I Went Public
For the first few years, Ryan and I kept our struggle with infertility to ourselves. When asked, “Do you want kids?” or “When will you have kids?,” I always responded with some lighthearted, witty, or dismissive comment. But there came a point when I realized we needed to include others. The notion that “God will never give you more than you can handle” is not Biblical; furthermore, I believe it is a lie straight from the pit of hell to isolate us when we need others the most. God gives us more than we can handle so we can experience the life-giving and healing power of community. We shared with our families and close friends. We built a team of intercessors. We needed the community, but we also realized that others needed the community, as well. Most people don’t talk about infertility until they are on the other side of it, and we wanted to share the struggle while we were in the midst of it. People needed to hear my story in the darkest and messiest moments of it…not just at the “happily ever after” moment or the “we’ve come to a peace about it” moment.

Perhaps the most public declaration came on page 124 of my book Amazed and Confused. I never planned on including anything about our story, but a friend challenged me that I should at least write it down. I included it in the book as a declaration of the faith I had come to embrace— that God was good, faithful, and sovereign regardless of what our circumstances seemed to scream.

I Focused on God’s Character
Going public helped sharpen my focus on God’s character. I made an intentional decision that I would let what I knew to be true about God to frame my circumstances. Too often, we let our circumstances dictate what we believe must be true about God instead of letting what we know to be true about God dictate how we view our circumstances. I focused on God’s goodness, faithfulness, and sovereignty. I recounted every blessing and answered prayer I could remember.

On April 22, 2012, I preached a message on Shadrach, Meshach, and Abednego, and was challenged by their statement to King Nebuchadnezzar in Daniel 3:16: Nebuchadnezzar, we have no need to defend our actions in this matter. We are ready for the test. If you throw us into the blazing furnace, then the God we serve is able to rescue us from a furnace of blazing fire and release us from your power, Your Majesty. But even if He does not, O king, you can be sure that we still will not serve your gods and we will not worship the golden statue you erected.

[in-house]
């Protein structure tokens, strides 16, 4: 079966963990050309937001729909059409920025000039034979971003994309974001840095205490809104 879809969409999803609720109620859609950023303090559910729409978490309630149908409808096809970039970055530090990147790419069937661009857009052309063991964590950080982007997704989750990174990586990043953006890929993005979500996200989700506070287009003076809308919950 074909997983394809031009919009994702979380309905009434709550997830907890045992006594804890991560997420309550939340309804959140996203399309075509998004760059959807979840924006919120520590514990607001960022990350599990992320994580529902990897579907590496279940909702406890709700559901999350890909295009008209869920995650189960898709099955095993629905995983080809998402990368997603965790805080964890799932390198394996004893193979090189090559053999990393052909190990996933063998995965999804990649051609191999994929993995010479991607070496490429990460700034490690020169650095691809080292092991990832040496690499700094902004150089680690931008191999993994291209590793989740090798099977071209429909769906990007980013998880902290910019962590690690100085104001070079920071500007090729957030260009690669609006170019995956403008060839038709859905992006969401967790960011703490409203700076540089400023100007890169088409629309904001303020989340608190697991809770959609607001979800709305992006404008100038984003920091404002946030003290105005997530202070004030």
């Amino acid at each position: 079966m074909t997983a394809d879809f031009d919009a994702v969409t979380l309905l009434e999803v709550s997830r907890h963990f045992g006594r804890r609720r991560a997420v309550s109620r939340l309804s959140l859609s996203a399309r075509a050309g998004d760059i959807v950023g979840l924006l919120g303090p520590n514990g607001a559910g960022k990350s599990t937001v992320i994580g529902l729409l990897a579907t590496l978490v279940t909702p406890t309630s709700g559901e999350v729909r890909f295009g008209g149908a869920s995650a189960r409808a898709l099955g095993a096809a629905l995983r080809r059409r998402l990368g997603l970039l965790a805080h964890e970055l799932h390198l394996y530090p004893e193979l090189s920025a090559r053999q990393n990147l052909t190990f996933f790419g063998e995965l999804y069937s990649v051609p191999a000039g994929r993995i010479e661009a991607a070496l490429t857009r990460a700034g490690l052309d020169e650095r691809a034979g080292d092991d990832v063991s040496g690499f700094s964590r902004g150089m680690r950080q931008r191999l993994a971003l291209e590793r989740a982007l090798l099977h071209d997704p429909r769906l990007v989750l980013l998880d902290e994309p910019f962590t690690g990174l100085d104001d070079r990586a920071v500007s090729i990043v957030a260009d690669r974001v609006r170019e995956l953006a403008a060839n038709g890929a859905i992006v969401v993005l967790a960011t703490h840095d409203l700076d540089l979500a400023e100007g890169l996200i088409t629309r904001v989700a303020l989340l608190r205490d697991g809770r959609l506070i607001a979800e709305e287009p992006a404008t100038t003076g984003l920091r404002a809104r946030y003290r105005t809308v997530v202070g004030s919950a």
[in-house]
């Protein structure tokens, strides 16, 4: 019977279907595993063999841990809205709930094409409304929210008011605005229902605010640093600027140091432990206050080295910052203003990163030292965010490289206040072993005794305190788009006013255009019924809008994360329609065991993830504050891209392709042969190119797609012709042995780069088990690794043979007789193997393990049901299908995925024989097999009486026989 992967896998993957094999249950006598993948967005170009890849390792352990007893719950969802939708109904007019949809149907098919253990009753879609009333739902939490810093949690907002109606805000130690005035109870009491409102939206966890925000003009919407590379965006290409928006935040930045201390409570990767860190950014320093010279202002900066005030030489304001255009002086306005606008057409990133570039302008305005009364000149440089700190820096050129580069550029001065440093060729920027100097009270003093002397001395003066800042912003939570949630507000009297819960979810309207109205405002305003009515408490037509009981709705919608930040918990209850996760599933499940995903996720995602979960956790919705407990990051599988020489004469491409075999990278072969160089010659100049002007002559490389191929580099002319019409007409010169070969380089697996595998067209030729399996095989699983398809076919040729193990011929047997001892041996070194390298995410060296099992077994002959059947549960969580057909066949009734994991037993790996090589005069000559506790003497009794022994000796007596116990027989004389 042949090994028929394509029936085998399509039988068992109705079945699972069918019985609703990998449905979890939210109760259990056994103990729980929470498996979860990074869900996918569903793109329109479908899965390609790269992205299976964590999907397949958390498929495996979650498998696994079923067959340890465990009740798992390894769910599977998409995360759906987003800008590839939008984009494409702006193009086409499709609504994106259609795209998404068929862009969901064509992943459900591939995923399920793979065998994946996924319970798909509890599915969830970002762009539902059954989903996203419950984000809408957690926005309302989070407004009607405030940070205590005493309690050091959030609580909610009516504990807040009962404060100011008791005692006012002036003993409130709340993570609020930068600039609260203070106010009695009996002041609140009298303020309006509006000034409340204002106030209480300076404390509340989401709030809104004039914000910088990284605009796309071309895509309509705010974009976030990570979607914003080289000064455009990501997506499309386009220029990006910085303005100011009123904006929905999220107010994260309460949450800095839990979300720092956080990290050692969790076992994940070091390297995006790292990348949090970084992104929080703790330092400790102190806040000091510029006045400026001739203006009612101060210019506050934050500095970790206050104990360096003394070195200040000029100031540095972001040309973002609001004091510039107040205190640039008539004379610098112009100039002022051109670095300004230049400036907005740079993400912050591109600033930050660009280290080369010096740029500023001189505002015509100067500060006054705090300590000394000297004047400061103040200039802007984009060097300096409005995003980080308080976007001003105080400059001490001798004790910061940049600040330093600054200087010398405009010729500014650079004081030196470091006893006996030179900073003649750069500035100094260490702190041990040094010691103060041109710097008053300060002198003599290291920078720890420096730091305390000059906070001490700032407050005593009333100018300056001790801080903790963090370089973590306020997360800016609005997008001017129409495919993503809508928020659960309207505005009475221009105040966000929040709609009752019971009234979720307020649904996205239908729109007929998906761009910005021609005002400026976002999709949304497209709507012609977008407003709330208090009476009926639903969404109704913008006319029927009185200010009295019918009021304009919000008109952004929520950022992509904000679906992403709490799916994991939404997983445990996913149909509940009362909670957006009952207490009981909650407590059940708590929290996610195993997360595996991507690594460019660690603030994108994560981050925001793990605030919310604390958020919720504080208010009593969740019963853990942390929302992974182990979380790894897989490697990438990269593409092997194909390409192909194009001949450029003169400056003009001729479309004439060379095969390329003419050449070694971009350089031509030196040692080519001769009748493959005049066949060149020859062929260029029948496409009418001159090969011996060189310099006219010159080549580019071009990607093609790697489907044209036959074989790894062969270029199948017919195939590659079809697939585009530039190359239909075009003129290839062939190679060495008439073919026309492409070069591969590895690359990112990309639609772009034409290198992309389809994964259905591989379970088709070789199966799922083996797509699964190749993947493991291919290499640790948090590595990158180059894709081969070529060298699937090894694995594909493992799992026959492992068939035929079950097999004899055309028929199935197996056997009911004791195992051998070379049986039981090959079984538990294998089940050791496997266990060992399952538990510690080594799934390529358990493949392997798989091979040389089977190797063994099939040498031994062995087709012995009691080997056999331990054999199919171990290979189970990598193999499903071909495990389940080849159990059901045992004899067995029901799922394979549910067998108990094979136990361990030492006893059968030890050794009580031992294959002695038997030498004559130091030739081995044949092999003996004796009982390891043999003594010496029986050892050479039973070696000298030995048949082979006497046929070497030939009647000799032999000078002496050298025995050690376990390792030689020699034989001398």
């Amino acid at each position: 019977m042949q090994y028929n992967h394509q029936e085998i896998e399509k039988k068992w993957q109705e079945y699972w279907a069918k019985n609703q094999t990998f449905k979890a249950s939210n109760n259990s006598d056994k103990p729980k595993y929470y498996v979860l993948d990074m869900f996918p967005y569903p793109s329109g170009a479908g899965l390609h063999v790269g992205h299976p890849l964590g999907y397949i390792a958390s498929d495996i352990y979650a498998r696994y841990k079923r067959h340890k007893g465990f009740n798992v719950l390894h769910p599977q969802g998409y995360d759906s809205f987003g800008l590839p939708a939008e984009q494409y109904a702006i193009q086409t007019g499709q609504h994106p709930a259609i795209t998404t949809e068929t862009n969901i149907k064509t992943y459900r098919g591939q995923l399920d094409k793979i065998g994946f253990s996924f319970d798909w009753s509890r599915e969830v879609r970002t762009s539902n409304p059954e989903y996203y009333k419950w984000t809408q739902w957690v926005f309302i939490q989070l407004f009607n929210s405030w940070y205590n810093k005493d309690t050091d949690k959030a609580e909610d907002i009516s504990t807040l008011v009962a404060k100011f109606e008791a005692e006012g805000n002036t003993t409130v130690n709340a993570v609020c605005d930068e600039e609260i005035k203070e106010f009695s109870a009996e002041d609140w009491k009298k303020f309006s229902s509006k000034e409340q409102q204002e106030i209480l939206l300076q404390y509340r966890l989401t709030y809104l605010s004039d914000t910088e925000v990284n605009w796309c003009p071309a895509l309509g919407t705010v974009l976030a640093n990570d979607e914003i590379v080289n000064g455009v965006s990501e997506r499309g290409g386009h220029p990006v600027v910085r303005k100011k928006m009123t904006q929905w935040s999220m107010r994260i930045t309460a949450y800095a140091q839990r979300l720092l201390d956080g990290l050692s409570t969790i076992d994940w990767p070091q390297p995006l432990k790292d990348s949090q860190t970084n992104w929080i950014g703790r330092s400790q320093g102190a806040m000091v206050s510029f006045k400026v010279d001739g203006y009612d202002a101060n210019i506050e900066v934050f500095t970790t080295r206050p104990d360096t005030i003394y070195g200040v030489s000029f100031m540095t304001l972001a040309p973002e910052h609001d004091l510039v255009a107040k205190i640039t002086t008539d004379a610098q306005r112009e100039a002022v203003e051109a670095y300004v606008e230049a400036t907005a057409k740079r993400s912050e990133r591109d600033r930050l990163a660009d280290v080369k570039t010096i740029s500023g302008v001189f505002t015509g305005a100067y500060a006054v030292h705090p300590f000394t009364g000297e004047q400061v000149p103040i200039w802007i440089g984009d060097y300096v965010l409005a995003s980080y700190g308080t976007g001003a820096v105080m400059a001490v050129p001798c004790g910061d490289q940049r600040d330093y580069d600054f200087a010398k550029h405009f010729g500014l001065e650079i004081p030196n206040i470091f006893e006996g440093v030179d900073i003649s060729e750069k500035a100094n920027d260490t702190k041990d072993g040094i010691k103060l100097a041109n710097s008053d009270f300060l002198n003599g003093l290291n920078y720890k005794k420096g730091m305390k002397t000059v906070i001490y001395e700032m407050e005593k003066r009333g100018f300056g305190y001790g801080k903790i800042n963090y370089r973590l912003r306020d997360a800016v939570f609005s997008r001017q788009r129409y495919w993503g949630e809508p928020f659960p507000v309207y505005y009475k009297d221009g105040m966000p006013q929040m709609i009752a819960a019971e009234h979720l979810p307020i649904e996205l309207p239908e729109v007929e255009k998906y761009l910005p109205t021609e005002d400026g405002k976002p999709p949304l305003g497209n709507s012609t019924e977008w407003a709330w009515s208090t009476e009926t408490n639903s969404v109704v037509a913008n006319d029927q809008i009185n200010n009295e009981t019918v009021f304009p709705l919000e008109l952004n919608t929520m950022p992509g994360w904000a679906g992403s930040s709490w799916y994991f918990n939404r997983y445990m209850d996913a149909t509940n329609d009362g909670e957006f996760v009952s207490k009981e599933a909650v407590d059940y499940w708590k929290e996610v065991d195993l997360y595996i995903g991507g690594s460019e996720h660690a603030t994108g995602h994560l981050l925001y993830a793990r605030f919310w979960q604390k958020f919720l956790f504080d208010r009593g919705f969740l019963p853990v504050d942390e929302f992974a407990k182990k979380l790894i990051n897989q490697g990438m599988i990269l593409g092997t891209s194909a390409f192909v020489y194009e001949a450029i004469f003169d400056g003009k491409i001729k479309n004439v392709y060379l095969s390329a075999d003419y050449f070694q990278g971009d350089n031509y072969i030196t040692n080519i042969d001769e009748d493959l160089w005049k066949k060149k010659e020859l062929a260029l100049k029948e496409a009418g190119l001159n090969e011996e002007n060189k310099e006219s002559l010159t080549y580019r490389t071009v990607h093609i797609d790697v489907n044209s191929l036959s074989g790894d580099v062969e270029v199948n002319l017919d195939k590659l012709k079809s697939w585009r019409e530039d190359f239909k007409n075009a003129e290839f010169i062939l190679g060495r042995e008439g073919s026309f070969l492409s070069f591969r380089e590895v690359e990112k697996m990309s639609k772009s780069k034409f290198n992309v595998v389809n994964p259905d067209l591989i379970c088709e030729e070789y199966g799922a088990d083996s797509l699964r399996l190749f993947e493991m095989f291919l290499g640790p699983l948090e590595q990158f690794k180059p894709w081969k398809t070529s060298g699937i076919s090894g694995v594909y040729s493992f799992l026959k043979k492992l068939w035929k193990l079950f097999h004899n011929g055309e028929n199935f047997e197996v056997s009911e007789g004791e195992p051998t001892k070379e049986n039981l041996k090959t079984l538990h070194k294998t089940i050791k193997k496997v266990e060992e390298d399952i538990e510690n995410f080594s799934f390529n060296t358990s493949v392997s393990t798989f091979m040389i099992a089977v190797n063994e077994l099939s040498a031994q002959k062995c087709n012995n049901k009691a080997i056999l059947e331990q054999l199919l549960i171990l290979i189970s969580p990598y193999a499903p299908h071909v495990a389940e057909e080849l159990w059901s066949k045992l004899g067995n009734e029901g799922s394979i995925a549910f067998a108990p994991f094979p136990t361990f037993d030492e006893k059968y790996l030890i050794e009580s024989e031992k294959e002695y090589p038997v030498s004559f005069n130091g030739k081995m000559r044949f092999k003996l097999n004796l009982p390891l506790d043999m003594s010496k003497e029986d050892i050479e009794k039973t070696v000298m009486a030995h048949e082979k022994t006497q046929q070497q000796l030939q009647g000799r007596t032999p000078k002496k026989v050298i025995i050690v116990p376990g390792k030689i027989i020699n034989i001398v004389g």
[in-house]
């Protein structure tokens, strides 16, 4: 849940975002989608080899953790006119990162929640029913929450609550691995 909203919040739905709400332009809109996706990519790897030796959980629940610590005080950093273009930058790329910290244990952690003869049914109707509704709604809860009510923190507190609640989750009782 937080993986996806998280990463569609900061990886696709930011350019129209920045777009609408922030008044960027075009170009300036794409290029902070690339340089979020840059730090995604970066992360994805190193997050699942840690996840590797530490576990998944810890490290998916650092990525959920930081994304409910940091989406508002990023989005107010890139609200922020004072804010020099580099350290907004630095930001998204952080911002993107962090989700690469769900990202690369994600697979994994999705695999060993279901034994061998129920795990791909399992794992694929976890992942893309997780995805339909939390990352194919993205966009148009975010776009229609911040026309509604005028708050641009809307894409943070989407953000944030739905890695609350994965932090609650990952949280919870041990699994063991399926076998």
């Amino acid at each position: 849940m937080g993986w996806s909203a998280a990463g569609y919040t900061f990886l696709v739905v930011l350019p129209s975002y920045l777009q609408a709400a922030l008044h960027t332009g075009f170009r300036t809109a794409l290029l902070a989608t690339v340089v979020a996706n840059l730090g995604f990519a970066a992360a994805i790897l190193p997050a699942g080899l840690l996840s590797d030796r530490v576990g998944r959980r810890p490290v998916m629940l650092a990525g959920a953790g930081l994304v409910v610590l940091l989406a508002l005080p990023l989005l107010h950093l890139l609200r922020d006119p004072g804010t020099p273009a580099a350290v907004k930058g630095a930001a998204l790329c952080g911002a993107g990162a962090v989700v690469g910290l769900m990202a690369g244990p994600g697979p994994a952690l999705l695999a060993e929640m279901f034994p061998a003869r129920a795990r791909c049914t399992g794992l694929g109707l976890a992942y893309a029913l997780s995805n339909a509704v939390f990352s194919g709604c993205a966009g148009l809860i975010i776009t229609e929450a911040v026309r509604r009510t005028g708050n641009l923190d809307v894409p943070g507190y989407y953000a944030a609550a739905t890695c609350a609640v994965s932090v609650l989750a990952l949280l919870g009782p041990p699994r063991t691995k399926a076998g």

I made another bold declaration of faith as I preached that message: Faith is knowing God can, believing he will, but worshiping him even if he does not. It was perhaps the most personal message I had ever preached, even though most in earshot had no idea.

I Extended Grace
Not everyone knows what to say, when to say it, or how to say it. A comment that could bring me great peace one day had the potential to be unsettling the next. My friend Amanda Hope Haley wrote a book on infertility, and each chapter title reflects an inappropriate comment made by a (hopefully) otherwise well-meaning people: “Just give it time.” “Maybe you waited too long.” “Are you sure you are doing it right?” Um…seriously? No one ever asked me that one, but there were a few comments that carried enough potential energy to detonate a small internal bomb. I made a decision to extend grace. I would rejoice in the heart and the gesture of those who desperately wanted to encourage and discard the dumb comments.

For those of you who are walking with someone through infertility, just remember it is your presence and not your words that bring hope.

I Changed My Prayer
Finally, I changed my prayer. Instead of asking God to “give us kids,” I asked him to “make us parents.” Ryan and I intentionally and strategically began to parent. There were loads of twenty-somethings at our church who had never been parented, needed reparenting, or simply needed spiritual parenting. There were dozens of children at our church who needed other positive voices in their lives. I made it a point to encourage and inspire any child that crossed my path. Just because we didn’t have biological children didn’t mean that God had not created us or called us to be parents. We found great joy…and still do…in being spiritual parents. Now, our precious Sawyer has dozens of spiritual brothers and sisters loving her, praying for her, and helping her grow.